Supreme Court Offers Guidance On Standard For Obtaining Fees In Copyright Cases

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For the second time this week, the Supreme Court unanimously clarified the legal standard for obtaining certain relief in intellectual property cases. In today’s opinion in Kirtsaeng v. John Wiley & Sons, Justice Kagan, writing for the Court, explained the analysis trial courts should engage in to determine whether and when to award attorneys’ fees...

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Supreme Court Rejects “Unduly Rigid” Federal Circuit Test For Enhanced Damages

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There is a certain Groundhog Day–effect to many recent Supreme Court patent cases. The Supreme Court takes up a case challenging a legal test the Federal Circuit has created, rejects that test, and sends the case back to the lower court with an admonition not to be too rigid in its approach. In so doing,...

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Accused Infringer Succeeds In Justifying Fee Award, Then Fails To Prove Fees

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In the latest twist in the saga of the Webvention patent litigation, Novartis has been denied its attorneys’ fees after having demonstrated that it was entitled to them. You can read the back–story here. (As noted there, our firm was involved in this case once upon a time, but not lately.) The sequel brings a...

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East Texas Court Orders Stay Pending Inter Partes Review

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Sometimes, the straightforward application of the law has the power to surprise. The United States Patent and Trademark Office has a process in place, called inter partes review, through which accused infringers can challenge the validity of patents asserted against them in litigation. Inter partes review is an adversary proceeding with a binding effect on...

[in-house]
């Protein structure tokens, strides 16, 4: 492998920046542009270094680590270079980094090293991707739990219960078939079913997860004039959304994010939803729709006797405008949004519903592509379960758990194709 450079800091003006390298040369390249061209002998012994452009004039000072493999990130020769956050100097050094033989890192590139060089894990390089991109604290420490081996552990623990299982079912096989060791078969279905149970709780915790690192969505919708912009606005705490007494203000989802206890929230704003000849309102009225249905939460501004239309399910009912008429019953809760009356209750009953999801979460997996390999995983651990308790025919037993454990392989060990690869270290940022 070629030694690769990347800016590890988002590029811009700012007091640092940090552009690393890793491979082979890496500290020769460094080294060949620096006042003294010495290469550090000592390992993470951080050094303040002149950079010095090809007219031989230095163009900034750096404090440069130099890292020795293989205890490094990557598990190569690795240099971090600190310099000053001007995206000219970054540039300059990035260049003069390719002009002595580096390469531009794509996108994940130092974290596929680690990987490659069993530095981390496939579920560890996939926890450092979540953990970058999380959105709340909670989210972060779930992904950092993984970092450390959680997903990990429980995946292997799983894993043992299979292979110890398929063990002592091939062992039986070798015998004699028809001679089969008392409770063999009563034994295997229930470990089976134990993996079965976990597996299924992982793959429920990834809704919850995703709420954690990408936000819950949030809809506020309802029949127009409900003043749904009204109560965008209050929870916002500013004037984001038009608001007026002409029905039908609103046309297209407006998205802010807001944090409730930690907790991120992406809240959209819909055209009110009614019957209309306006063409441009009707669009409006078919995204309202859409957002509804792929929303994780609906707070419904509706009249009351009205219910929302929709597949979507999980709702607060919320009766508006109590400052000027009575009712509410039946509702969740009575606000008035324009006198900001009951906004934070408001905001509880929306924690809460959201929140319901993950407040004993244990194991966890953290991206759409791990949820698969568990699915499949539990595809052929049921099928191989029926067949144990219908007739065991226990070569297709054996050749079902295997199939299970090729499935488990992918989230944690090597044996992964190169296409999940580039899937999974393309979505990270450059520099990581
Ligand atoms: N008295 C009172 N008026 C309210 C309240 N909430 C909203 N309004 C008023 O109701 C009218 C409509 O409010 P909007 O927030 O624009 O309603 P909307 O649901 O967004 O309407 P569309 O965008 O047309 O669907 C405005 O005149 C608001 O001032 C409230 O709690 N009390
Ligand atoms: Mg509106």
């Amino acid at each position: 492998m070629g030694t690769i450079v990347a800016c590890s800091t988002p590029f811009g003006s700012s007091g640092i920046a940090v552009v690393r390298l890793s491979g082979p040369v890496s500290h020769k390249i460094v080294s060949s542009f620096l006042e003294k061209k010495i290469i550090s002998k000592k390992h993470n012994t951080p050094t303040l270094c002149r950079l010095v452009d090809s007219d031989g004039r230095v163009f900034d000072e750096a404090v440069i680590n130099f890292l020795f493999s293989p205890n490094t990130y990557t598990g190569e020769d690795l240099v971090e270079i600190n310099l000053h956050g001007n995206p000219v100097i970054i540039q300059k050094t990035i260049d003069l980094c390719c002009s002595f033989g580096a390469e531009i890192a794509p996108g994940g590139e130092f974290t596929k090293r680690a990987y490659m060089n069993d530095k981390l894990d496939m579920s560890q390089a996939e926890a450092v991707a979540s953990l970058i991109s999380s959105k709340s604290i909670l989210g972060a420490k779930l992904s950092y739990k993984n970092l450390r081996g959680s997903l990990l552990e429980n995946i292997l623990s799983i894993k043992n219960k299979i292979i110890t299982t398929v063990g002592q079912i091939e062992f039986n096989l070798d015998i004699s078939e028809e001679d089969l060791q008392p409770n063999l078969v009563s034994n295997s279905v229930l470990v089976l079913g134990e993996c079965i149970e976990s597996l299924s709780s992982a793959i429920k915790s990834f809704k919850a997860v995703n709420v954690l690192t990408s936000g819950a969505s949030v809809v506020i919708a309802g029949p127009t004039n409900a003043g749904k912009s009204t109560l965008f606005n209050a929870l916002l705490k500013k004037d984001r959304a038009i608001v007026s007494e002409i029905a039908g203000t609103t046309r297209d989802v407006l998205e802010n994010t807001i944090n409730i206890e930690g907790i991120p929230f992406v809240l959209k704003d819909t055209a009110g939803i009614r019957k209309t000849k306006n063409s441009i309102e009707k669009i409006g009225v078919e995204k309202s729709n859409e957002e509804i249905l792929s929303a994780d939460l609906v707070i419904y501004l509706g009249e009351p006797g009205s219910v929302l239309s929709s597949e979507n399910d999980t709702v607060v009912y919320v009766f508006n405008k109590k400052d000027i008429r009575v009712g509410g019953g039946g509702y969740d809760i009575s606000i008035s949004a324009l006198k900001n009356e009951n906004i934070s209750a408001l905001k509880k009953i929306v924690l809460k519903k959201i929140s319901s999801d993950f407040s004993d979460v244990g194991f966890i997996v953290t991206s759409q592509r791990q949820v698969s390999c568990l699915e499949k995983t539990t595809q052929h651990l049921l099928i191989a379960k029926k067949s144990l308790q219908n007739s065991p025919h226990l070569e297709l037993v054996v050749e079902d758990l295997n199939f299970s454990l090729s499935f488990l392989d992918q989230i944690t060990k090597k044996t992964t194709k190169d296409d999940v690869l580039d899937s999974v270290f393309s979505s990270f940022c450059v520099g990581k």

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Eisenstein Argues Economic Nexus Challenge Before Ohio Supreme Court

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On May 3, B&I senior partner Martin Eisenstein argued before the Ohio Supreme Court on behalf of retailers Newegg Inc., Crutchfield Inc., and The Mason Companies, in a constitutional challenge to the gross receipts nexus standard of the Ohio Commercial Activity Tax (CAT).  Eisenstein was joined by partners David Bertoni and Matthew Schaefer as co-counsel...

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(In)voluntary Dismissal: Virginia Court Invalidates Patent; Florida Court Leaves Door Open To Fee Award

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It should go without saying that a defendant cannot infringe a patent claim that has been ruled invalid. In a recent ruling from the Middle District of Florida, that court addressed one of the consequences of this truism: what happens when one court invalidates a patent that has been asserted in a different court. In...

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A Rare Sight: East Texas Judge Grants Motion to Dismiss Patent Infringement Suit

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The data are in. As we’ve previously discussed, the U.S. District Court for the Eastern District of Texas outstrips all others for patent infringement litigation, with approximately 40% of all recent cases filed in that one court. The reasons plaintiffs—especially patent trolls—favor this district have been studied. Most recently, in an August 2015 article, “Forum...

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When You *Can* Say It Any Plainer Than That

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One of the peculiar features of most patent litigation—and one reason it is so expensive—is the process of claim construction. The courts have decided that disputes over the language of patent claims must be decided by the trial judge because they are “questions of law” not “questions of fact.” And that has come to mean...

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Timing Is Everything: Alice in East Texas (Again)

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Well, we warned you that Alice v. CLS Bank was going to remain a hot topic in 2016. Two more data points to support that theory have emerged, each of which, in a different way, relates to the proper timing of a judicial decision on the legal question of whether a patent’s claims are written...

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New Year’s Grab Bag: Old Topics and Young Lawyers

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Welcome to 2016! By all accounts, 2015 was a banner year: For patent litigation—the second–highest number of patent lawsuits ever were filed in 2015 (just behind 2013); For patent trolls, which accounted for two–thirds of those new lawsuits, up from 2014; And for the Eastern District of Texas, in which 44% of all new patent...

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